• Ultimately, ERM gives the board and managers a better understanding of how risk affects the voice of strategy. It also provides confidence that all levels of the organization are attuned to the risks that can impact strategy and performance, and that these are proactively being managed.

IFAC goes on to discuss specific roles for accountants.

 

While IFAC mentions the two points I am going to make now, they are not sufficiently emphasized.

 

The first is that the CFO and his or her team are generally seen as responsible for providing leadership with information on whether enterprise objectives will or will not be achieved.

They not only provide information on the current level of performance, but forecasts that indicate what is likely to happen over the next period.

This information is used to make decisions, both strategic and tactical, that are fundamental to success.

The CFO and team need to:

  • Understand this role and the need to base their forecasts and projections on the best, reliable, current information available about what might happen (which I refer to as ‘risk’).
  • Take responsibility for ensuring that the processes used to deliver the information used in forecasts are of sufficient quality.
  • Recognize that for each anticipated event or situation (including closing a major customer sale, completion of a major project, and so on) there is a range of potential outcomes and likelihoods.
  • Provide what have been called ‘risk-adjusted’ forecasts and projections, or at least the likelihood of achieving them, not simply a set of numbers where nobody knows the level of confidence in them.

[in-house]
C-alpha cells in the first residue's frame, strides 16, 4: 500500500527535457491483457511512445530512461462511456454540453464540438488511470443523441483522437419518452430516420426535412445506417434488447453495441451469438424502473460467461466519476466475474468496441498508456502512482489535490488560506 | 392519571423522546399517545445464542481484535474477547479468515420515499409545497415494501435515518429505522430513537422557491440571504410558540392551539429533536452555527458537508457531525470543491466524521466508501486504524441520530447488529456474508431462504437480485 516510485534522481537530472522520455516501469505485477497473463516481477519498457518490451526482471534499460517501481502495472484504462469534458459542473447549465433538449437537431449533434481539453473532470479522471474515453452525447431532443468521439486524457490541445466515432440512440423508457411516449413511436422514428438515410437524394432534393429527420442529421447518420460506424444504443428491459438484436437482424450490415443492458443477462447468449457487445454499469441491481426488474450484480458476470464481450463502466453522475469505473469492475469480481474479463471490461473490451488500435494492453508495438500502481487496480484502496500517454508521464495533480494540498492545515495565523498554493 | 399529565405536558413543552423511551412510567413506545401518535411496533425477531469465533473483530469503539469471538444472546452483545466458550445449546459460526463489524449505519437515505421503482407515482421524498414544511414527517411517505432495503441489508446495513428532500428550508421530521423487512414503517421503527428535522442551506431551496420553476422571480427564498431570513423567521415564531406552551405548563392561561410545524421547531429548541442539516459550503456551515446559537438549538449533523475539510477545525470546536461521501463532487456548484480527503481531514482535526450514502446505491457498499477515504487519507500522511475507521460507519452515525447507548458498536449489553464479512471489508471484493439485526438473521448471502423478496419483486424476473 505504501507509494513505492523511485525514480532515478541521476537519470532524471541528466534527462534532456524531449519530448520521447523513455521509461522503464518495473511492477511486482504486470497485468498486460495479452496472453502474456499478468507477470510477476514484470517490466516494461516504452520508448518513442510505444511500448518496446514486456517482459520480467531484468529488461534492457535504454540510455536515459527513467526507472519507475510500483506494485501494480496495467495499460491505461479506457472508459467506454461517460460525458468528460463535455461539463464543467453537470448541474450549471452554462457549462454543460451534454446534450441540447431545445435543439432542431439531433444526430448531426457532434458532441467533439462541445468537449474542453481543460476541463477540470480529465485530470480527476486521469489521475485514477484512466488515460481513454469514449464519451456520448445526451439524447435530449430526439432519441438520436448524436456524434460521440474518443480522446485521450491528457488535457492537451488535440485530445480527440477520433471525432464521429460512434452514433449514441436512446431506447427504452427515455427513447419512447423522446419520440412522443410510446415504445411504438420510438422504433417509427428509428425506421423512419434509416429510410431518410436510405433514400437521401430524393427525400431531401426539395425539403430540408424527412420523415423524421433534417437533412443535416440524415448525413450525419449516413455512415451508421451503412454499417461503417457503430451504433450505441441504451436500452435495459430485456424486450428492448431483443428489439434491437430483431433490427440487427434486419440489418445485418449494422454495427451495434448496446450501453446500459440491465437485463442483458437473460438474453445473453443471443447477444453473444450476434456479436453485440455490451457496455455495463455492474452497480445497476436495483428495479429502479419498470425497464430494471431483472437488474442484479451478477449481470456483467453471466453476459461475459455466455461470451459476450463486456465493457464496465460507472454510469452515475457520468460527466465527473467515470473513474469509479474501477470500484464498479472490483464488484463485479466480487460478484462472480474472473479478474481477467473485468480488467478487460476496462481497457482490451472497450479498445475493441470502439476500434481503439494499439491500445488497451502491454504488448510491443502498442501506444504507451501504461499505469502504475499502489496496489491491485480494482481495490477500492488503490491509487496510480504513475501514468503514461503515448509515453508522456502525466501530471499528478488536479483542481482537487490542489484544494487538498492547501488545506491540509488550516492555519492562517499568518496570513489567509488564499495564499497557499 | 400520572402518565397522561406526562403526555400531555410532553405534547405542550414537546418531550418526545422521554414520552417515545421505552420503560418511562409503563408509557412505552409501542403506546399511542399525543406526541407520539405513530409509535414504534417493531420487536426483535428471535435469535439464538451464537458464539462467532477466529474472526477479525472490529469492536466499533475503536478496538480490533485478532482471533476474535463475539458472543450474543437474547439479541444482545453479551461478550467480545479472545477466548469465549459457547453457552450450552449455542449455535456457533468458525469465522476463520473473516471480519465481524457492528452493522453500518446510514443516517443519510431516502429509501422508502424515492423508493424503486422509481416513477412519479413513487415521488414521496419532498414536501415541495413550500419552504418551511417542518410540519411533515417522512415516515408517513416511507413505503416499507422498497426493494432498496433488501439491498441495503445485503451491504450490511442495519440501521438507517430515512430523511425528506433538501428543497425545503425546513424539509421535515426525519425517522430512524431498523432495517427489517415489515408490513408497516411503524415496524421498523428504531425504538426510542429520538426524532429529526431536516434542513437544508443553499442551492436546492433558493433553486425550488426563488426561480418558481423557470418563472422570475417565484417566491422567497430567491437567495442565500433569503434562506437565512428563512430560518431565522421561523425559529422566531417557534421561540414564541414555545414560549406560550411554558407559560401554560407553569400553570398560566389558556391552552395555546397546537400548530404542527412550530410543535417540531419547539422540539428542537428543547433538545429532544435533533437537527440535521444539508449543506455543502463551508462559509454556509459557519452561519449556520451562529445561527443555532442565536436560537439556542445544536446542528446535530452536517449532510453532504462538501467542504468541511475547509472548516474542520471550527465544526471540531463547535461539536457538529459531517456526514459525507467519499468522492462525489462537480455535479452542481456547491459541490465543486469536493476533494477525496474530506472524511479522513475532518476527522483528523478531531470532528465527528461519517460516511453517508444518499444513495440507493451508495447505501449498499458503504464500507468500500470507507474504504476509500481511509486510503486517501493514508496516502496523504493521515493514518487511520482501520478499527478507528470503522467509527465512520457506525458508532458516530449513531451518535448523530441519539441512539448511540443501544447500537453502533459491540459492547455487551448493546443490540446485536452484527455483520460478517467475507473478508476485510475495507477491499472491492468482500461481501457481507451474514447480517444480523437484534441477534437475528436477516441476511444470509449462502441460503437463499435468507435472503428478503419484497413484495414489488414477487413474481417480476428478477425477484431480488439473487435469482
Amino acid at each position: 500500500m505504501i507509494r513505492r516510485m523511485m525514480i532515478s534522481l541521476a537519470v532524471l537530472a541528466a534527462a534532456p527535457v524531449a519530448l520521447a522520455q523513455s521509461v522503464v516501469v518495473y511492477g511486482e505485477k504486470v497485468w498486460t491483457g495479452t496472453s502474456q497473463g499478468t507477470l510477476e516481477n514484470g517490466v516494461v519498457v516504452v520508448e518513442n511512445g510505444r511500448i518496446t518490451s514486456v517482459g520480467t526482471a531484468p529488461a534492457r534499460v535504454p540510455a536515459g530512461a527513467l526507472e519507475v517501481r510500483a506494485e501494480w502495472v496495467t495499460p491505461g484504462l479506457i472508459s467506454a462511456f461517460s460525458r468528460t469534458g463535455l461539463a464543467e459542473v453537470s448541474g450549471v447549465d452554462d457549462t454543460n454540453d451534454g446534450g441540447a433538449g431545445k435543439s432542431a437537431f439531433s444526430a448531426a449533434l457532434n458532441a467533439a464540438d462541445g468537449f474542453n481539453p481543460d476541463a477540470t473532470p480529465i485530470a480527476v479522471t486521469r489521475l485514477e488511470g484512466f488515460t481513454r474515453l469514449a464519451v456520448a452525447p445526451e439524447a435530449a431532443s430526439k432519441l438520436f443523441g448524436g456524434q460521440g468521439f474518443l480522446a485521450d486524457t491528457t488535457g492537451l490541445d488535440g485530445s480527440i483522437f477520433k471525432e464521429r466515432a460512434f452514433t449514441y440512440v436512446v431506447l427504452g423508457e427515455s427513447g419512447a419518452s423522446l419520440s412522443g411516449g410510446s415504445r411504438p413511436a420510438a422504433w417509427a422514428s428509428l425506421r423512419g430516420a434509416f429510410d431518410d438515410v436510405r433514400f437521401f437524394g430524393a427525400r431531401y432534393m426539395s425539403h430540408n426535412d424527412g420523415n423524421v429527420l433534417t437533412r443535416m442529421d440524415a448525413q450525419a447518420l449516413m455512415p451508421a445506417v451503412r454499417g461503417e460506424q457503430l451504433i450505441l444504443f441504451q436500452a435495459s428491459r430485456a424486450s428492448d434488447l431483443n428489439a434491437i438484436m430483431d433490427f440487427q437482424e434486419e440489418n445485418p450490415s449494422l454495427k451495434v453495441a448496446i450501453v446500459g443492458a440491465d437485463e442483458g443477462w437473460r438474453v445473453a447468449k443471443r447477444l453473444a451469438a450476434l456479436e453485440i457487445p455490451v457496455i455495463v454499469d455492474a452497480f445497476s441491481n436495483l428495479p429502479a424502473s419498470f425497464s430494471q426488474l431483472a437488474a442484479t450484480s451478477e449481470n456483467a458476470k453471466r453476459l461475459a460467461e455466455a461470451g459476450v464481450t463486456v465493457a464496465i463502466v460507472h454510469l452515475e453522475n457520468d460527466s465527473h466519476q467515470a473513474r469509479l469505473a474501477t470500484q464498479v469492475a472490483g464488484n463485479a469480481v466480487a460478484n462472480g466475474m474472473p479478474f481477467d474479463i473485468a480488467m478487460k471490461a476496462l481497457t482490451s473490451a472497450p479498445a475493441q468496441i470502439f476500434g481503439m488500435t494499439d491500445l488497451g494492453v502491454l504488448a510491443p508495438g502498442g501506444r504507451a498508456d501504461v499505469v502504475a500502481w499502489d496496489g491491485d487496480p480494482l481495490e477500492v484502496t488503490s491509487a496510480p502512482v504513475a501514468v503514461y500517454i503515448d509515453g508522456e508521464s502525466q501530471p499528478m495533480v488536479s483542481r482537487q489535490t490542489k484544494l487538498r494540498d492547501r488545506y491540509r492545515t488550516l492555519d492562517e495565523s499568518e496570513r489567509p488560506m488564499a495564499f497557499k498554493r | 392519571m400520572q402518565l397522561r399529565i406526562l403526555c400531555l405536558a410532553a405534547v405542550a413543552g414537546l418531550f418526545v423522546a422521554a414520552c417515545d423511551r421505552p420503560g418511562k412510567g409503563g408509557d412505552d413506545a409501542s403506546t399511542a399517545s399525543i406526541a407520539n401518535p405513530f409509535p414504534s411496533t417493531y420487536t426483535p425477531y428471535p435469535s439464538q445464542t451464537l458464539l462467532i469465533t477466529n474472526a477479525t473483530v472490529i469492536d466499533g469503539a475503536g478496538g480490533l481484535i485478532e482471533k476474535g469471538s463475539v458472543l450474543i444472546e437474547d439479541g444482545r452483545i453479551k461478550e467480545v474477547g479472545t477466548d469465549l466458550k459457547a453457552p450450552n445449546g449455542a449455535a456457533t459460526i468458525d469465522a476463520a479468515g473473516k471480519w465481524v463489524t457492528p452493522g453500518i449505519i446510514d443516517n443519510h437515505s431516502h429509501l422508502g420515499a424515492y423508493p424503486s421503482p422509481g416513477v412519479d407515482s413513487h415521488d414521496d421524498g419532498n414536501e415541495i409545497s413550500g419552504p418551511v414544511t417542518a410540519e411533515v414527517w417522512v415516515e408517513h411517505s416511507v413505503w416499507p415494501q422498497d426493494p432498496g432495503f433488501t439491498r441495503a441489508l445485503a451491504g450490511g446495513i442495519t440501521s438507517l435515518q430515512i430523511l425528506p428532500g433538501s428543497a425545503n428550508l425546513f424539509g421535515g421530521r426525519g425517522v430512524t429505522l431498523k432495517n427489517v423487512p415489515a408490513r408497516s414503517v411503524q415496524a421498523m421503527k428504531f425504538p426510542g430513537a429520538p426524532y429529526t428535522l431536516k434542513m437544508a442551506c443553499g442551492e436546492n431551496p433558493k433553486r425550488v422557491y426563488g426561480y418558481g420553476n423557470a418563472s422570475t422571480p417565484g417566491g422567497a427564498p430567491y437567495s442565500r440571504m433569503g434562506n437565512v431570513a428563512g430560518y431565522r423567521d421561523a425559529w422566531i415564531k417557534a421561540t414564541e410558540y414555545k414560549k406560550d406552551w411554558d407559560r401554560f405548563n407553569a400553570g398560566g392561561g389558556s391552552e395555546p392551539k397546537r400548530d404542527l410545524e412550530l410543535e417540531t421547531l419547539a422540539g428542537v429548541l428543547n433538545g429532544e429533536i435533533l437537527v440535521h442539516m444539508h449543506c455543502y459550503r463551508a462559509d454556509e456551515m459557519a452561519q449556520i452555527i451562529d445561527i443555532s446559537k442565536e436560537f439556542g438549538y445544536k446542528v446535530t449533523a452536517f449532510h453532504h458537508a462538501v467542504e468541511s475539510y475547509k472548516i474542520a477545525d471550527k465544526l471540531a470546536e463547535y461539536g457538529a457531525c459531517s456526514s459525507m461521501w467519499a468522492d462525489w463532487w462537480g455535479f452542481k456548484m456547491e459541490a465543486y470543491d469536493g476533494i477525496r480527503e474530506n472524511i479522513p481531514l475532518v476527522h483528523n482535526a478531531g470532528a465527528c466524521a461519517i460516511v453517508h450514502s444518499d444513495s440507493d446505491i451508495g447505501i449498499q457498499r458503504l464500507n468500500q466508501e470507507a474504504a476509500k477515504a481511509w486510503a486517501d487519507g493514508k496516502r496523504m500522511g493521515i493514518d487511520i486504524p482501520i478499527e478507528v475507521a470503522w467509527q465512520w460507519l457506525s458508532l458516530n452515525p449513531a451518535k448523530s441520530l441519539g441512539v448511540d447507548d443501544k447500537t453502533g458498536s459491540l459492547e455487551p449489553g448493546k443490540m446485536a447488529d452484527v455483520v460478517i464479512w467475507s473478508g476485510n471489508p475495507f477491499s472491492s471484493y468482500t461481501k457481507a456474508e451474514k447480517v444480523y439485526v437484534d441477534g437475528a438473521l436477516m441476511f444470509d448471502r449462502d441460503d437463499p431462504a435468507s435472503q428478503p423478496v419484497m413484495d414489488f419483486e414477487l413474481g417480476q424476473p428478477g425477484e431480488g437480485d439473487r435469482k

• Help leadership make informed and intelligent decisions, considering what can be done to positively affect the future path and the achievement of objectives.

 

The second is that Finance is generally responsible for the quality and timeliness of the financial (at least) information used by management at all levels to understand where they are, so they can make the decisions necessary for success.

If that information does not enable operating management to make effective and informed decisions, success is significantly impaired.

 

I will add one more point. Finance cannot be an obstacle to success. They need to work with operating management to make the right decisions, take the right risks, to achieve enterprise goals.

 

I welcome your thoughts.

  1. April 27, 2019 at 2:07 AM

    One area where accountants and the board meet is the pack of information provided to the regular board meetings. The Institute of Chartered Accountants in England and Wales (ICAEW) has recently issued a publication on this (Information Overload: https://www.icaew.com/technical/financial-services/inspiring-confidence-in-financial-services/information-overload-effective-boards-and-committees-in-financial-services). One reason it gives for the increase in pack size is the inclusion of risks.
    I’ve only skimmed the publication at present and it makes some useful points (‘Emphasise future events, exposures and high risk areas like IT and cyber risk. As well as
    looking at the past, boards need to look ahead. Every paper needs a focus on the future.’). I think it could have emphasised more the need to concentrate on the future. Decisions can’t change the past, so why do most board packs have a high percentage of historical information?
    The ICAEW publication, taken alongside the IAFC piece should be a starting point for an internal audit of the board pack. Is it relevant, accurate (including complete) and timely?

    • Norman Marks
      April 27, 2019 at 7:41 AM

      I love the question: does [insert area] meet the needs of the organization – in this case, does the information provided to the board meet their needs, enabling them to provide effective and efficient oversight?

  1. April 25, 2019 at 1:18 AM